The contention is that while Samsung 4K LED screens use a traditional red, green, and blue subpixel arrangement, LG’s new panel design adds a fourth white subpixel. So instead of using three static coloured subpixels (creating 3840 pixels across in total), RGBW implements four (RGB, WRG, BWR and GBW) that constantly cycle, totalling 2880 pixels.
What followed was a lot of pedantic maths, which I can assure you went down a treat after a late night at Harry’s Bar, the traditional haunt of UK press looking for respite from the show.
This kind of industry sniping isn’t unusual. Several years ago LG Display used CES to issue dire warnings about the perils of watching Active Shutter 3D, then promoted by Samsung, instead of its own passive technology. Thankfully no one watched 3D anyway, so no one’s head exploded.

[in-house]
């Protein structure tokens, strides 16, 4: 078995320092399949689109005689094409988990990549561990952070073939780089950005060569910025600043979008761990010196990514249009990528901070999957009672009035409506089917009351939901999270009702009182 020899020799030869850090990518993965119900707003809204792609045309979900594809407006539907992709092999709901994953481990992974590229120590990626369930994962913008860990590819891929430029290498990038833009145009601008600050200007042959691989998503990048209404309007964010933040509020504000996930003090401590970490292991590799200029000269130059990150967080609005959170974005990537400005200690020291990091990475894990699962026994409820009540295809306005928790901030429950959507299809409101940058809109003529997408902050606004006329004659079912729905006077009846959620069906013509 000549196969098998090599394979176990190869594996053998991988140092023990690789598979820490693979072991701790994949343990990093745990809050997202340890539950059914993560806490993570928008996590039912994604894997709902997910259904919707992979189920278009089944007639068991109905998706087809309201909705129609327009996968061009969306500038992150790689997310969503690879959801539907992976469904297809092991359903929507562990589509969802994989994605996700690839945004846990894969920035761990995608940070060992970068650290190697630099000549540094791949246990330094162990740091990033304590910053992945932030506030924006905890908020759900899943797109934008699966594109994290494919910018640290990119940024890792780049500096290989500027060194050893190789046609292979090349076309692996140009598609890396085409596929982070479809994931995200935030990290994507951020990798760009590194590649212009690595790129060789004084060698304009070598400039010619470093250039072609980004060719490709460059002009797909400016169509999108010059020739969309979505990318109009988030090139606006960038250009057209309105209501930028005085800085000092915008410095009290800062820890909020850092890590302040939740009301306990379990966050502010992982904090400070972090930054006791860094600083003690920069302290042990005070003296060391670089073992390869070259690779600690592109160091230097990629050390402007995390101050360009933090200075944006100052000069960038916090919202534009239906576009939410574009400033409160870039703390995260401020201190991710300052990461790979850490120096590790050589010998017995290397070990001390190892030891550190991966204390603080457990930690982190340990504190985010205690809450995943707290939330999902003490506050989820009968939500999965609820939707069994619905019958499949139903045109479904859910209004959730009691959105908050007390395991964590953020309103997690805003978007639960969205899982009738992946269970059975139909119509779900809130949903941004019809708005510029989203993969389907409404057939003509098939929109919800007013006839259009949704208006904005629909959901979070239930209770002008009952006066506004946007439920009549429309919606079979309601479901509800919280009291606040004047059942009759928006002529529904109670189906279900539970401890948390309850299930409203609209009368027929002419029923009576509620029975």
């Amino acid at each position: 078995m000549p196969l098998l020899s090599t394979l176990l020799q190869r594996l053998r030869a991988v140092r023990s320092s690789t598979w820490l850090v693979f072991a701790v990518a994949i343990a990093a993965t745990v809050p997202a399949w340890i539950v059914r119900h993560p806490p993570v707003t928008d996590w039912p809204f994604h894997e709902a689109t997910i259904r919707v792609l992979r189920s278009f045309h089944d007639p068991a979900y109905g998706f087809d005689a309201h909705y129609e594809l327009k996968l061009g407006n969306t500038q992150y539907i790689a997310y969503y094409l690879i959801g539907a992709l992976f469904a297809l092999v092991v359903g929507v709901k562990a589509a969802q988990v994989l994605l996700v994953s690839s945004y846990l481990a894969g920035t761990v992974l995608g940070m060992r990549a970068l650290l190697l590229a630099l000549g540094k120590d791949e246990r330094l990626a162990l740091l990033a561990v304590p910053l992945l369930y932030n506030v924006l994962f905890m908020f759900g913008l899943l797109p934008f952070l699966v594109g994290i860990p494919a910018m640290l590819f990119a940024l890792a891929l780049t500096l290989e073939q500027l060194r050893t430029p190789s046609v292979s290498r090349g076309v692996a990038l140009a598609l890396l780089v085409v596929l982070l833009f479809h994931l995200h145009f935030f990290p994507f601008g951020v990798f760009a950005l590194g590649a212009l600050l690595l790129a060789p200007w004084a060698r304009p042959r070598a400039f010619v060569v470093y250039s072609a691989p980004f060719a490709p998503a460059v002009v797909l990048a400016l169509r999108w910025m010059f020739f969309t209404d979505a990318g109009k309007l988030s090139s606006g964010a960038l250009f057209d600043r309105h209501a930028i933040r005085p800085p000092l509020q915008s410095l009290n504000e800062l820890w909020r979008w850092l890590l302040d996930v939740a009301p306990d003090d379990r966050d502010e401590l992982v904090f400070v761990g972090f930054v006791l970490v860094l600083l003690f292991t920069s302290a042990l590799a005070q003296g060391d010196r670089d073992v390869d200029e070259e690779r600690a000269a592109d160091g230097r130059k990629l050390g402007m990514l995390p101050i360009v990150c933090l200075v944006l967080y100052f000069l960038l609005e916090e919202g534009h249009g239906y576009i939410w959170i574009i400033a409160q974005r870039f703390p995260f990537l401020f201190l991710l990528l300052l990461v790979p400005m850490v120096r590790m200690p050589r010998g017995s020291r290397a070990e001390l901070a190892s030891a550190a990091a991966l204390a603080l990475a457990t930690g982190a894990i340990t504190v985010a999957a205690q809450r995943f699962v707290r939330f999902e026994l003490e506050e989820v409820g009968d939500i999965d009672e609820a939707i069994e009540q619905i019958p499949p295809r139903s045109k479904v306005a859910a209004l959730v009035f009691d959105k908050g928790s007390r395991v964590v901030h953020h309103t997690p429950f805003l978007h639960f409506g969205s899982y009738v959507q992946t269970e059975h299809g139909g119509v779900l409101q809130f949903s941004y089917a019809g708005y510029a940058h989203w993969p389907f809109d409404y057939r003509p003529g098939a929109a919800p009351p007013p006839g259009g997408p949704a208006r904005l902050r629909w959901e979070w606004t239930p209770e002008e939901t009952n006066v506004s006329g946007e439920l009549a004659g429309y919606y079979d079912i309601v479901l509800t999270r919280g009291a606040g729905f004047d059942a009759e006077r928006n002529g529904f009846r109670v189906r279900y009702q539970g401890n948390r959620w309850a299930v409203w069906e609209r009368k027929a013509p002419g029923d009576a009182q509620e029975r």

Sony's VPL-VW520ES 4K projector is the first to feature HDR capabilities
One of the more impressive viewing experiences at the show came from Sony. Its new VPL-VW520ES 4K projector is the first to offer HDR support. At 1800 lumens its lamp isn’t going to sear your retinas, but the depth and vibrancy of its colour presentation, allied to deep dynamic contrast, on sample clips of TV show The Blacklist and The Amazing Spider-Man 2, proved gorgeous.
It may have been one of the worst kept secrets in consumer electronics, but that didn't stop Panasonic's first OLED telly drawing similar gasps of admiration. The TX-65CZ950 is a 65-inch curved panel that sets new standards when it comes to picture fidelity.
Panasonic's take on OLED tech, the Viera TX-65CZ950
The screen is the first to be granted THX 4K certification. It’s also been optimised by Hollywood colourist Michael Sowa. Comparisons with a professional Sony OLED mastering monitor revealed next to no difference between the two. The UK price has yet to be confirmed, although £7,500 was deemed in the ball park.